Donors urged to dig deep to deliver Covid-19 vaccines to the world's poorest children

Sarah Newey
Gavi now vaccinates half the world's children - Hereward Holland /Reuters
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Prime minister Boris Johnson will urge the world to “come together to unite humanity in the fight against disease” as he opens a summit aiming to raise at least £6 billion for lifesaving vaccines for children in the world’s poorest countries.

Mr Johnson will make his call as host of the World Vaccine Summit, where more than 50 countries and organisations will make pledges to Gavi, the Vaccine Alliance, which immunises children in developing countries.

Russia, the US and China are all hoped to be attending the virtual summit in a show of global solidarity over access to vaccines - though Vladimir Putin said on Wednesday he would not be personally attending.

The funding will enable Gavi to vaccinate a further 300 million children over the next five years against deadly diseases such as polio, typhoid and cholera. It will also help people in the developing world get access to any eventual coronavirus vaccine. 

The UK has already pledged £1.65 billion over the next five years, making it the organisation’s biggest donor. Over the last five years the UK contributed the equivalent of £1.44bn. This new UK pledge will enable Gavi to vaccinate 75 million children. 

Mr Johnson will tell world leaders: “I hope this summit will be the moment when the world comes together to unite humanity in the fight against disease.

“Just as the UK is the single biggest donor to the international effort to find a coronavirus vaccine, we will remain the world’s leading donor to Gavi, contributing £1.65 billion over the next five years.

“I urge you to join us to fortify this lifesaving alliance and inaugurate a new era of global health co-operation, which I believe is now the most essential shared endeavour of our lifetimes.”

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In a briefing to journalists earlier this week international development secretary Anne-Marie Trevelyan said she was “quietly optimistic” the summit would raise the necessary funds.

“We know vaccines work, which is why at [the] summit we need others to step up and pledge funds to Gavi, so it can continue to save the lives of millions of children and protect everyone from infectious diseases,” she said. 

The summit comes at a time when the world is focused on the hunt for a coronavirus vaccine, with more than 200 candidates in development.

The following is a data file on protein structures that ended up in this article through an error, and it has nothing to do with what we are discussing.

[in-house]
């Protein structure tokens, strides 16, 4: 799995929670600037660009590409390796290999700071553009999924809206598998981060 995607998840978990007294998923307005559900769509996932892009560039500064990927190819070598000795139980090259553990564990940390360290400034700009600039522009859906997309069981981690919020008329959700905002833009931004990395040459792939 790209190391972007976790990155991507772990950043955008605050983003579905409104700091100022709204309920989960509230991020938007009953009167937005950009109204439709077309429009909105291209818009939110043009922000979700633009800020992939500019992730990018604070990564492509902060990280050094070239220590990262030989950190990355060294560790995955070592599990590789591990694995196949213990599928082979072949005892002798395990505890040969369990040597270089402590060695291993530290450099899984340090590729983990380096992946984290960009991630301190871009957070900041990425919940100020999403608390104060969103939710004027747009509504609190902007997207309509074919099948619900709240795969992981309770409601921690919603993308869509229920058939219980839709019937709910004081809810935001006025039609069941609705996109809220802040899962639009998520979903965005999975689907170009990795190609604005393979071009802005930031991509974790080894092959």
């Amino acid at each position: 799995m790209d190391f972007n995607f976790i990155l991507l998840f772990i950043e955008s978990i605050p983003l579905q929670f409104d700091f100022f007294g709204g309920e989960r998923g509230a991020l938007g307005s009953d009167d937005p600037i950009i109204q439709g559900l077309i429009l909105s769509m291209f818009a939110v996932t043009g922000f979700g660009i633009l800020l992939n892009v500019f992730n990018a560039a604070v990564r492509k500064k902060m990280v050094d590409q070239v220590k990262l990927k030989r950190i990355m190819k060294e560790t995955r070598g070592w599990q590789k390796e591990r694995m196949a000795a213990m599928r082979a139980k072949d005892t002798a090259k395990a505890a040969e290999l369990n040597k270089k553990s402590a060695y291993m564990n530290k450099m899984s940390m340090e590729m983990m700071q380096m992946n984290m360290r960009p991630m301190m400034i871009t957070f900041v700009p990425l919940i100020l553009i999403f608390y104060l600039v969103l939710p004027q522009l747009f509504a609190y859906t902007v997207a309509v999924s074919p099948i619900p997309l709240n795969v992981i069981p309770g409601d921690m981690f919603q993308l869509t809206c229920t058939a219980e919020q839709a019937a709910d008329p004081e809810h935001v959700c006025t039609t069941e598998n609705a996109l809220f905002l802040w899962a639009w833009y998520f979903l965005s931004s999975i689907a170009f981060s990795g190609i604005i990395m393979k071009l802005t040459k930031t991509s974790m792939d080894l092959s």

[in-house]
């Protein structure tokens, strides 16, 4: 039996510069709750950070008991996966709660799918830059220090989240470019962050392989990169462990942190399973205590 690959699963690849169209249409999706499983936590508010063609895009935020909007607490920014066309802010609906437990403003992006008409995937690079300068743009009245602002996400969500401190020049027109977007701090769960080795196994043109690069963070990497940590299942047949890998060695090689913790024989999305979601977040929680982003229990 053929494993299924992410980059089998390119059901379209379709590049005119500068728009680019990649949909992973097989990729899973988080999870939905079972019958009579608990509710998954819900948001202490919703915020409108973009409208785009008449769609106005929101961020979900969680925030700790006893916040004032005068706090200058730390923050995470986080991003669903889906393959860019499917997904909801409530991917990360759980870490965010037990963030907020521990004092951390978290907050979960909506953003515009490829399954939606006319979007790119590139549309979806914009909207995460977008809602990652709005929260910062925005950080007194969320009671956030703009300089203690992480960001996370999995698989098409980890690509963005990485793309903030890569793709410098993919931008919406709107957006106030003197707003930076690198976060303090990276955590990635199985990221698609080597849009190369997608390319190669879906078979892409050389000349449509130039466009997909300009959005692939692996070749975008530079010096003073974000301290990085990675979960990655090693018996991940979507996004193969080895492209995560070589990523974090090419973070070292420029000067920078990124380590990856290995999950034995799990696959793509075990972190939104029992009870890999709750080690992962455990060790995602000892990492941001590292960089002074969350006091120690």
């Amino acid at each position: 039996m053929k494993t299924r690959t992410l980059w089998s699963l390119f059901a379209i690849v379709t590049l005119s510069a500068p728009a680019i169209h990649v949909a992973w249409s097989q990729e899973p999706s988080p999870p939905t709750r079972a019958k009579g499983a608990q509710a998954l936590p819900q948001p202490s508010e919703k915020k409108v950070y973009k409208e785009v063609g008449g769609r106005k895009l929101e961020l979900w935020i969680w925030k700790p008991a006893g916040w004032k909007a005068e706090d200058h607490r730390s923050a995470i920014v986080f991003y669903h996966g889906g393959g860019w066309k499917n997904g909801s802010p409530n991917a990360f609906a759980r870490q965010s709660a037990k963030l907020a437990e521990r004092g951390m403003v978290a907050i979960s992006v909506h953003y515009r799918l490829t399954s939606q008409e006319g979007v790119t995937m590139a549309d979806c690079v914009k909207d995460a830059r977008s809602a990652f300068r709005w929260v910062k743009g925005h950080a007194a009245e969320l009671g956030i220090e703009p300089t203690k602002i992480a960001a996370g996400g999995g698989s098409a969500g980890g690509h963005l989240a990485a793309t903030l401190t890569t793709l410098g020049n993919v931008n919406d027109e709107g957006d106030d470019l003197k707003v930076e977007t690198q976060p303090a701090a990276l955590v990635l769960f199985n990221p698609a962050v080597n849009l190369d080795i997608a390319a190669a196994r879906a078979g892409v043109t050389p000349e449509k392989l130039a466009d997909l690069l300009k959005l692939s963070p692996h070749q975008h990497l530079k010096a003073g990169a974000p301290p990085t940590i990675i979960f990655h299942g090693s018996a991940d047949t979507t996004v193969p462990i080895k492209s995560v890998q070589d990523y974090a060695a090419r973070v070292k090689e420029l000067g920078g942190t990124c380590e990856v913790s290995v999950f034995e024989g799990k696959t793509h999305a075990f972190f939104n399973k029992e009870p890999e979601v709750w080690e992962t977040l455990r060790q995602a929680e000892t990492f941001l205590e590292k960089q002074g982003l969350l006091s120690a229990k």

However, there have been concerns around “vaccine nationalism” with countries hoarding vaccines developed within their borders.

This week Gavi announced that it is to launch an Advance Market Commitment (AMC) for future Covid-19 vaccines which it says will help secure access to the new shots for poorer countries.

The AMC mechanism should provide incentives to vaccine manufacturers to invest in large scale production capacity even as they develop new products and before full-scale trials have shown whether they work, Gavi's chief executive Seth Berkley told Reuters.

In return Gavi will agree to buy large quantities of vaccines at established and equitable prices to ensure initial doses are not immediately snapped up by rich countries.

However, last week pharmaceutical giants branded as “nonsense” a World Health Organization initiative which would see the development of a patent pool where drug firms would share data around any vaccines, treatments and diagnostics.

Gavi was founded in 2000 with a $750m donation from the Bill and Melinda Gates Foundation at a time when few children in developing countries were getting the six routine vaccinations recommended by the WHO. 

Gavi now vaccinates almost half of the world’s children, giving it power to negotiate vaccines at prices that are affordable for the poorest countries and to remove the commercial risks that previously kept manufacturers from serving them.

It also helps strengthen health systems by building vital infrastructure and training health workers. 

However, the great strides in tackling childhood diseases is at risk as the pandemic has disrupted many routine immunisation programmes across much of the world.

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Earlier this month Gavi, Unicef and the WHO said that routine immunisation had been hit in around 68 countries - both rich and poor - meaning that at least 80 million babies are at risk of diseases such as measles, polio and diphtheria.

Dr Berkley said:“Over the past two decades we have witnessed incredible progress boosting vaccine coverage in the world’s poorest countries: more children in more countries are now protected against more diseases than at any point in history.

“However, these historic advances in global health are now at risk of unravelling as Covid-19 causes unprecedented disruption to vaccine programmes worldwide. We face the very real prospect of a global resurgence of diseases like measles, polio and yellow fever, which would put us all at risk.”

Ms Trevelyan said the summit was “trying to get to grips with both the pandemic and reducing preventable deaths - which could otherwise be far far more substantial than Covid-19 might ever turn out to be”.

Romilly Greenhill, UK director of The ONE Campaign, said a successful summit was crucial.

"We’ve made huge progress in reducing preventable deaths and we mustn’t stop now. The summit will also lay the groundwork for an ultimate end to the coronavirus pandemic by strengthening health systems the world over," she said.

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